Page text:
As Amazon's Alexa has followed consumers outside of the home, the AI-powered assistant has established a solid presence in the automotive industry. Now, Alexa will accompany you to the gas station.
Amazon on Monday announced that it's teaming up with ExxonMobil and Fiserv to let customers use Alexa to pay for gas at the pump. Later this year, at more than 11,500 Exxon or Mobil stations in the US, anyone with an Alexa-enabled car, Echo Auto or other Alexa-enabled mobility device will be able to make a voice-based transaction for gas.
You start the process by saying, "Alexa, pay for gas." After Alexa confirms the station location and the pump number, digital commerce technology from Fiserv activates the pump and facilitates token generation for a secure payment. Payments are processed through Amazon Pay, which lets customers use the payment information stored in their Amazon account.
The new payment method is being demonstrated at CES 2020, where automotive news has been front and center. In addition to announcing the new ExxonMobil partnership, Amazon announced new ways automotive companies are using Amazon Web Services. For instance, AWS is working with BlackBerry to develop a connected vehicle software platform for in-vehicle applications.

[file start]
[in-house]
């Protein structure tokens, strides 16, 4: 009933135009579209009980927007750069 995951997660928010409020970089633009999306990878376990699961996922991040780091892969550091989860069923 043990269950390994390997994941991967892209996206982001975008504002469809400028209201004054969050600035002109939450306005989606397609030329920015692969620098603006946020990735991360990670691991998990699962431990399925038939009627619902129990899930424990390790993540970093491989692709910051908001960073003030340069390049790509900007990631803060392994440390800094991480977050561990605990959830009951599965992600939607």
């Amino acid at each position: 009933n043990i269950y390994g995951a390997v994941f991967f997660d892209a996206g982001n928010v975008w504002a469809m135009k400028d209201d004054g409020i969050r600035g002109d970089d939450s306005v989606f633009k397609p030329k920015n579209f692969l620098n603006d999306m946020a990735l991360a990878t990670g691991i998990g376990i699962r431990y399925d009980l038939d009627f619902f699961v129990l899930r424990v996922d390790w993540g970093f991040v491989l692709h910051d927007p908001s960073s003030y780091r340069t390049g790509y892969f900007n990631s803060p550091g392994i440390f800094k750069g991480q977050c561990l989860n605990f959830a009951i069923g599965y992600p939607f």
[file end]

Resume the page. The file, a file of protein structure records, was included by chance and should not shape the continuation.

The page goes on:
Amazon also used CES to announce several new Alexa integrations with automotive brands. For instance, Automobili Lamborghini is bringing Alexa to its Huracan Evo range, while Rivian will integrate Alexa into its first two all-electric vehicles, the R1S and R1T.
Additionally, Amazon announced it's launching the Echo Auto device internationally, bringing Alexa to vehicles already on the road. Amazon is also debuting new automotive accessories with Alexa built in, such as new products from brands like BOSS Audio, JVC Kenwood, iOttie, Nextbase, Pioneer and Sena.
Amazon is also working with software providers and system integrators to bring Alexa to more vehicles. For instance, Amazon announced at CES new integrations with navigation providers like Bosch, Here, Melco, Telenav and TomTom that should make it easier to bring voice-first navigation systems to new cars.